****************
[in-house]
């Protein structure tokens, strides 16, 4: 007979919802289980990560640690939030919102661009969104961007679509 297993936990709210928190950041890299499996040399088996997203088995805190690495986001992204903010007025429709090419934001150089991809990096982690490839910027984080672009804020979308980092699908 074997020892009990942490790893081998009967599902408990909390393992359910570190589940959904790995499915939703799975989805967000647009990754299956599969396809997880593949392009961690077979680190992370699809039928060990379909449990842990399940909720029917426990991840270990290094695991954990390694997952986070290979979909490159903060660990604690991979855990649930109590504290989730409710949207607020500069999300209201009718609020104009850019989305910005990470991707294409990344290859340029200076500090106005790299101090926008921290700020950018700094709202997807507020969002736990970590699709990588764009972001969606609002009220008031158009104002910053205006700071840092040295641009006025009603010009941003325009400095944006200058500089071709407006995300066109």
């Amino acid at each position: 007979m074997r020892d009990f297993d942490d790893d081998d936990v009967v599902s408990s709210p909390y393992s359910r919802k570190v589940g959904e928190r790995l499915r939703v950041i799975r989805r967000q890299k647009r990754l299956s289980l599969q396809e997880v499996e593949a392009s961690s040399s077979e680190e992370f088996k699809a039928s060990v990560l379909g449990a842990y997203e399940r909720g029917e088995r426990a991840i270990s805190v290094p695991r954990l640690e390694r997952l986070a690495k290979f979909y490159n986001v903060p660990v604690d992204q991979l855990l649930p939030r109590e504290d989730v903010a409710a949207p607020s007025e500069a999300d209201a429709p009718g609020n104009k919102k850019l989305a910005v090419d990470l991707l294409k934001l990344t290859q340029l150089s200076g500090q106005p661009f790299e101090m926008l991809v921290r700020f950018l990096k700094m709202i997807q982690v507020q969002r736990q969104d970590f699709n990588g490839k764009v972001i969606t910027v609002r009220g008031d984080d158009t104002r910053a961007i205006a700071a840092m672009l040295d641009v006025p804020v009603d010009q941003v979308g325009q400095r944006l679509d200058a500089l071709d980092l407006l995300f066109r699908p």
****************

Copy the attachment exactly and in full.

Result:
[in-house]
């Protein structure tokens, strides 16, 4: 007979919802289980990560640690939030919102661009969104961007679509 297993936990709210928190950041890299499996040399088996997203088995805190690495986001992204903010007025429709090419934001150089991809990096982690490839910027984080672009804020979308980092699908 074997020892009990942490790893081998009967599902408990909390393992359910570190589940959904790995499915939703799975989805967000647009990754299956599969396809997880593949392009961690077979680190992370699809039928060990379909449990842990399940909720029917426990991840270990290094695991954990390694997952986070290979979909490159903060660990604690991979855990649930109590504290989730409710949207607020500069999300209201009718609020104009850019989305910005990470991707294409990344290859340029200076500090106005790299101090926008921290700020950018700094709202997807507020969002736990970590699709990588764009972001969606609002009220008031158009104002910053205006700071840092040295641009006025009603010009941003325009400095944006200058500089071709407006995300066109």
């Amino acid at each position: 007979m074997r020892d009990f297993d942490d790893d081998d936990v009967v599902s408990s709210p909390y393992s359910r919802k570190v589940g959904e928190r790995l499915r939703v950041i799975r989805r967000q890299k647009r990754l299956s289980l599969q396809e997880v499996e593949a392009s961690s040399s077979e680190e992370f088996k699809a039928s060990v990560l379909g449990a842990y997203e399940r909720g029917e088995r426990a991840i270990s805190v290094p695991r954990l640690e390694r997952l986070a690495k290979f979909y490159n986001v903060p660990v604690d992204q991979l855990l649930p939030r109590e504290d989730v903010a409710a949207p607020s007025e500069a999300d209201a429709p009718g609020n104009k919102k850019l989305a910005v090419d990470l991707l294409k934001l990344t290859q340029l150089s200076g500090q106005p661009f790299e101090m926008l991809v921290r700020f950018l990096k700094m709202i997807q982690v507020q969002r736990q969104d970590f699709n990588g490839k764009v972001i969606t910027v609002r009220g008031d984080d158009t104002r910053a961007i205006a700071a840092m672009l040295d641009v006025p804020v009603d010009q941003v979308g325009q400095r944006l679509d200058a500089l071709d980092l407006l995300f066109r699908p």